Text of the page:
What were the monarch's reigns preceeding Elizabeth characterised by?
during the various monarchs' reign's preceeding Elizabeth there was a period or religious turmoil and change.
What year did Henry VIII ascend to the English throne?
What did he estab?
He estab the Anglican Church with himself as head, retaining many of the Catholic practices.
When did Henry die?
Who now came to the throne?
Changes to church?
His son Edward VI
Eng remained Protestant but many Catholic practices were removed.
When did Edward VI die?
Who now became the monarch?
Changes to church?
Mary I became Queen
Mary returned Eng to Catholicism and treated many Protestants harshly.
When did Elizabeth become Queen?
What was there an expectation about?
an expectation that she would settle the Religious Question.
Why was presumed wld replace Catholicism when Eliz came to the throne?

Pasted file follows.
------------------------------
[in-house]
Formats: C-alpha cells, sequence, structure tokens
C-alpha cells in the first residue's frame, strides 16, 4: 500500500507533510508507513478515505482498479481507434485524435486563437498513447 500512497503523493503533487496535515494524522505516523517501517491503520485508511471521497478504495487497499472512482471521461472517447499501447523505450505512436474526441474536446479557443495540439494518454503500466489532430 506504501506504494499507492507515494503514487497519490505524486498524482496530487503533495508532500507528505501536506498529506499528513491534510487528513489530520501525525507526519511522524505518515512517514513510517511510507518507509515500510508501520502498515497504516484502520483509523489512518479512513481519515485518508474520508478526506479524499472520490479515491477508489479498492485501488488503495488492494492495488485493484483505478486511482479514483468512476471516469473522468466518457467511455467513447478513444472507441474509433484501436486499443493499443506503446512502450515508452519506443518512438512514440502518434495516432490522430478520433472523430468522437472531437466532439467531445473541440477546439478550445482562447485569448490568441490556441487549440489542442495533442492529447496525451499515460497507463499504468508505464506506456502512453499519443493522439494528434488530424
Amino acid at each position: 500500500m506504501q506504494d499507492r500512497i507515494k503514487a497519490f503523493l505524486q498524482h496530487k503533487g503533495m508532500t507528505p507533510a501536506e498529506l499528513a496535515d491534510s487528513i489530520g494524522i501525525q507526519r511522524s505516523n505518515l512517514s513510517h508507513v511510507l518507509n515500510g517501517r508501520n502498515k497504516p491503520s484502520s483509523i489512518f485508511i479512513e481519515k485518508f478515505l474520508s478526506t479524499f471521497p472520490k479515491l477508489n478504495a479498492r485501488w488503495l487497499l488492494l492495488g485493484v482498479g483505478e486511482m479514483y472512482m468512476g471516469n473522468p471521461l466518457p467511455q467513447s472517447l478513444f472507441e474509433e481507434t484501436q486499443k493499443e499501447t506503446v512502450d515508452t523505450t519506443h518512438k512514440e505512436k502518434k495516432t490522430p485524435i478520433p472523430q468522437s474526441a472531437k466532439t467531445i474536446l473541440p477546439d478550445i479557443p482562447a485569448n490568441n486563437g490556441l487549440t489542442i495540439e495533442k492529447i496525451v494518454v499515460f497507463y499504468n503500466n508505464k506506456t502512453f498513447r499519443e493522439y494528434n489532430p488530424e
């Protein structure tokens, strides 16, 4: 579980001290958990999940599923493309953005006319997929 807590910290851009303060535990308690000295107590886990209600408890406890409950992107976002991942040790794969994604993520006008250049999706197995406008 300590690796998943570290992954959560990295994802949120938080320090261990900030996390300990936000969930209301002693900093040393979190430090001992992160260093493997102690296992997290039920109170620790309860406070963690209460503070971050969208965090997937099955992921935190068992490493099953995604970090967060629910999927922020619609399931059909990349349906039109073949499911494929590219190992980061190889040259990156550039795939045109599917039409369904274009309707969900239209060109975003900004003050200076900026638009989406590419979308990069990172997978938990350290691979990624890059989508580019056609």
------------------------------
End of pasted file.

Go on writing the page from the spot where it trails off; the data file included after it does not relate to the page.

Why (2 reasons)
a new national church
Eliz herself favoured a Protestant church - she herself had been educated a protestant.
Also during the reign of Mary I, England had supported a devastating war against France. this combined with Mary's religious intolerance had caused a widespread public reaction against Catholicism.
How did Eliz appease the catholics in her religious settlement?
How did she appease the Puritans?
by retaining bishops, Catholic courts, Catholic rituals and vestments.

by having Calvinist doctrine.
When and who by were the 39 Articles issued?
What did they do?
From here on what did Elizabeth do, what was the result of this?
1563, issued by an assembly of bishops and lower clergy.
splet out the doctrine and wound up the religious settlement.
Blocked attempts at further change causing growing frustration. This resulted in a divided church and the proceding decades were characterised by religious opposition.
What did Puritans want the church to be stripped of?
All Catholic elements.
Why did Puritans object to ornate vestments clergy were to wear?
believed clergy shld nt set themselves aside by wearing these.
When Puritan clergy refused to wear the ornate vestments what was Elizabeth's counteraction?
Archbishop Parker in 1565 - 6 published the Book of Advertisements on order of Elizabeth claiming that clergy who did no wear the vestments would b sacked.